The photograph below shows workers in Wolverton Works participating in a sit-in in late October/early November 1925, a year before the national General Strike.The Wolverton Express of 6th November reports:“With the call of the Railway Carriage Works’ whistle at 7.55 on Tuesday morning came an end to a dsipute which had lasted just over one week.”
Dispute over speeding up work practices
The dispute was caused by the appointment of someone in a responsible position who the workers in the finishing shop objected to. He’d had a previous history of trying to introduce faster methods of working. The finishers ‘downed tools’ and later in the day workers in the whole of the department followed suit. This was then followed by the workers going into the works at the usual hour daily, remaining inside the usual periods, but not doing a stroke of work. The time was spent mostly in concerts which were held daily in one of the largest workshops. 4-5,000 workers were affected by the dispute.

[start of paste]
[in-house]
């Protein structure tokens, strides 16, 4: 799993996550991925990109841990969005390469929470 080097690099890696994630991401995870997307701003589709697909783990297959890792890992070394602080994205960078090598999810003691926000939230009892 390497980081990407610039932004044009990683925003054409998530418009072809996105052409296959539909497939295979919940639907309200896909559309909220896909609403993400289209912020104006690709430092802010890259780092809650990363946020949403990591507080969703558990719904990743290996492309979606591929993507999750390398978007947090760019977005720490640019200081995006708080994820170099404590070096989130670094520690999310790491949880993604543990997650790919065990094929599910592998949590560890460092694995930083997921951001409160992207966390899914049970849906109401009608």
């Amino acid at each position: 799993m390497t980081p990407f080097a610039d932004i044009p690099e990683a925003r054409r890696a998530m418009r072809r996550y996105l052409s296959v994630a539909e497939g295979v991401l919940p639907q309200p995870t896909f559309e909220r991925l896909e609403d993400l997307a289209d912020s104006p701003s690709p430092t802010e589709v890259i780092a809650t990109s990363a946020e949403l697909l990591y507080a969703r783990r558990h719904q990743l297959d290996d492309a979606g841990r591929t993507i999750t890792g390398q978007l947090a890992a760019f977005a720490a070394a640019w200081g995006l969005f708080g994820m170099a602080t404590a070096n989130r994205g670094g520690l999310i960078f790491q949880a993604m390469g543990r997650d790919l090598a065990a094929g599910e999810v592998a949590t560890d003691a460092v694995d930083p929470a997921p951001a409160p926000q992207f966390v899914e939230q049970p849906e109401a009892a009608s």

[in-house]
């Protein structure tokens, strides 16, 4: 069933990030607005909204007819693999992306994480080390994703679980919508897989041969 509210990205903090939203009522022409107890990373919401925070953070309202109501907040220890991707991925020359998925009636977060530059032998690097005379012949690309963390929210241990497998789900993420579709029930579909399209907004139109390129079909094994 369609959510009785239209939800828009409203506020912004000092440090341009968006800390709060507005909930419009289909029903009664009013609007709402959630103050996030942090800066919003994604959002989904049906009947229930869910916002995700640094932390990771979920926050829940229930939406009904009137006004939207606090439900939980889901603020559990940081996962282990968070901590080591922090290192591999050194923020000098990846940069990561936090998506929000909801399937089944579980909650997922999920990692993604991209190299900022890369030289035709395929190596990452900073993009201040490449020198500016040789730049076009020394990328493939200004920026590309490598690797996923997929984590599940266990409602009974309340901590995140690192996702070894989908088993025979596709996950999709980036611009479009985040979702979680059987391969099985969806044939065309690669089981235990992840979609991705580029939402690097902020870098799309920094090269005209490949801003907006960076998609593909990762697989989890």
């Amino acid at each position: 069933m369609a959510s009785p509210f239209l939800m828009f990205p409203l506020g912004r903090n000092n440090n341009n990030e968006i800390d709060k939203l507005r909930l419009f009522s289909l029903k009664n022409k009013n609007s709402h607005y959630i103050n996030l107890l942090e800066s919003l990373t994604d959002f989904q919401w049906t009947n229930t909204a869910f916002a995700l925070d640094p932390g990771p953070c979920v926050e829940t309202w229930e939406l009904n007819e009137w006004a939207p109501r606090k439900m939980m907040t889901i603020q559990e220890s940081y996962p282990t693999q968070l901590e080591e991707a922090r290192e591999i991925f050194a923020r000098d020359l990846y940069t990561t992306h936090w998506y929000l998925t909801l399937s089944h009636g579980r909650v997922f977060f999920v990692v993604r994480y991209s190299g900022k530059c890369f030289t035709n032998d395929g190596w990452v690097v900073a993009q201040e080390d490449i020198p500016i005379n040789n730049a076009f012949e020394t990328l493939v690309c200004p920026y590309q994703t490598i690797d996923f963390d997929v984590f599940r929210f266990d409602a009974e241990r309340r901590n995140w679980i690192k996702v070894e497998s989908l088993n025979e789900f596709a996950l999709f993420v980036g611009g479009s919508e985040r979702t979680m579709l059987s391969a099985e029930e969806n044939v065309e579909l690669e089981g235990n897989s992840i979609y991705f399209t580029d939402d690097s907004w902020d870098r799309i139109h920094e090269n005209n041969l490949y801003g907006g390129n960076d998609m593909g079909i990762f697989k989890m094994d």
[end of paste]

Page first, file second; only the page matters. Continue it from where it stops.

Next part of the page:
Orderly conducted dispute
The Express noted that:“A most noticeable feature of the whole dispute has been the very orderly conduct of the workmen, a fact that has been commented on by all sides, and one to the credit of the town. In an interview with My Humphreys, (of the National Union of Railwaymen) our representative was informed that during the whole of his 20 years’ experience as an organizer he had never come across a set of workers more orderly in the conducting of their discipline.”